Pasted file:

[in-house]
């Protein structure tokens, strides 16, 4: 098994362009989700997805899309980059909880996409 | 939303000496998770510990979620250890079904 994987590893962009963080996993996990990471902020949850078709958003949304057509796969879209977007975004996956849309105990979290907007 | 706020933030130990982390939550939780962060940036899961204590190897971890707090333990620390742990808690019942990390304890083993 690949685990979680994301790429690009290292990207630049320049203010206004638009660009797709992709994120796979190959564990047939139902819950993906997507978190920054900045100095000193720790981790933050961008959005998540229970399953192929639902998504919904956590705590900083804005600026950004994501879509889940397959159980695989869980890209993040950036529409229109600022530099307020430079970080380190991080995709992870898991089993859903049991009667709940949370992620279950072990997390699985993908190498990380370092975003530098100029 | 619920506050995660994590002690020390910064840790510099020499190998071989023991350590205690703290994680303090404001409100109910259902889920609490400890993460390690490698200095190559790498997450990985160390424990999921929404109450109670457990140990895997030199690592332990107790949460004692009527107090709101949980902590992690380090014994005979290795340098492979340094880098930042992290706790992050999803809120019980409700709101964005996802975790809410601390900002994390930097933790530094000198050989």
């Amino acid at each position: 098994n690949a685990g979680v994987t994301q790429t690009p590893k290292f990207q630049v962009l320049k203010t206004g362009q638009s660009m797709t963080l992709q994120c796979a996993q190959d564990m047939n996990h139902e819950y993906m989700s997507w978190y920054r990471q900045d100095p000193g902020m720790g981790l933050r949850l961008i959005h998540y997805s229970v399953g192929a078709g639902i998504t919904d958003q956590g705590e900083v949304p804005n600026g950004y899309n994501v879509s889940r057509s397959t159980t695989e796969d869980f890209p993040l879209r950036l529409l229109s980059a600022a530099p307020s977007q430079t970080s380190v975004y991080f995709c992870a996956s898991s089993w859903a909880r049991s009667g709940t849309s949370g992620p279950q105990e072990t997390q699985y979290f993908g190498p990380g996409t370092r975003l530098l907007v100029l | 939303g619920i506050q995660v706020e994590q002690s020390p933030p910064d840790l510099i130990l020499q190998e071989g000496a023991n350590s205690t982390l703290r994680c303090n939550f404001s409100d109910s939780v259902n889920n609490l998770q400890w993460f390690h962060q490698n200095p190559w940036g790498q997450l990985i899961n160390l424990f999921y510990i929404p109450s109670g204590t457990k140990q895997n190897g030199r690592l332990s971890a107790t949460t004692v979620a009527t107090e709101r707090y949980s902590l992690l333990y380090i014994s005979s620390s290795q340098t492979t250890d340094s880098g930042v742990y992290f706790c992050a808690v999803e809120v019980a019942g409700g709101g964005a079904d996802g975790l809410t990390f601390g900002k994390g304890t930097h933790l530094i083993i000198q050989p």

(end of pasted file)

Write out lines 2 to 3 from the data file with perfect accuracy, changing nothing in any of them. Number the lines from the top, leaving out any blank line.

């Protein structure tokens, strides 16, 4: 098994362009989700997805899309980059909880996409 | 939303000496998770510990979620250890079904 994987590893962009963080996993996990990471902020949850078709958003949304057509796969879209977007975004996956849309105990979290907007 | 706020933030130990982390939550939780962060940036899961204590190897971890707090333990620390742990808690019942990390304890083993 690949685990979680994301790429690009290292990207630049320049203010206004638009660009797709992709994120796979190959564990047939139902819950993906997507978190920054900045100095000193720790981790933050961008959005998540229970399953192929639902998504919904956590705590900083804005600026950004994501879509889940397959159980695989869980890209993040950036529409229109600022530099307020430079970080380190991080995709992870898991089993859903049991009667709940949370992620279950072990997390699985993908190498990380370092975003530098100029 | 619920506050995660994590002690020390910064840790510099020499190998071989023991350590205690703290994680303090404001409100109910259902889920609490400890993460390690490698200095190559790498997450990985160390424990999921929404109450109670457990140990895997030199690592332990107790949460004692009527107090709101949980902590992690380090014994005979290795340098492979340094880098930042992290706790992050999803809120019980409700709101964005996802975790809410601390900002994390930097933790530094000198050989």
């Amino acid at each position: 098994n690949a685990g979680v994987t994301q790429t690009p590893k290292f990207q630049v962009l320049k203010t206004g362009q638009s660009m797709t963080l992709q994120c796979a996993q190959d564990m047939n996990h139902e819950y993906m989700s997507w978190y920054r990471q900045d100095p000193g902020m720790g981790l933050r949850l961008i959005h998540y997805s229970v399953g192929a078709g639902i998504t919904d958003q956590g705590e900083v949304p804005n600026g950004y899309n994501v879509s889940r057509s397959t159980t695989e796969d869980f890209p993040l879209r950036l529409l229109s980059a600022a530099p307020s977007q430079t970080s380190v975004y991080f995709c992870a996956s898991s089993w859903a909880r049991s009667g709940t849309s949370g992620p279950q105990e072990t997390q699985y979290f993908g190498p990380g996409t370092r975003l530098l907007v100029l | 939303g619920i506050q995660v706020e994590q002690s020390p933030p910064d840790l510099i130990l020499q190998e071989g000496a023991n350590s205690t982390l703290r994680c303090n939550f404001s409100d109910s939780v259902n889920n609490l998770q400890w993460f390690h962060q490698n200095p190559w940036g790498q997450l990985i899961n160390l424990f999921y510990i929404p109450s109670g204590t457990k140990q895997n190897g030199r690592l332990s971890a107790t949460t004692v979620a009527t107090e709101r707090y949980s902590l992690l333990y380090i014994s005979s620390s290795q340098t492979t250890d340094s880098g930042v742990y992290f706790c992050a808690v999803e809120v019980a019942g409700g709101g964005a079904d996802g975790l809410t990390f601390g900002k994390g304890t930097h933790l530094i083993i000198q050989p």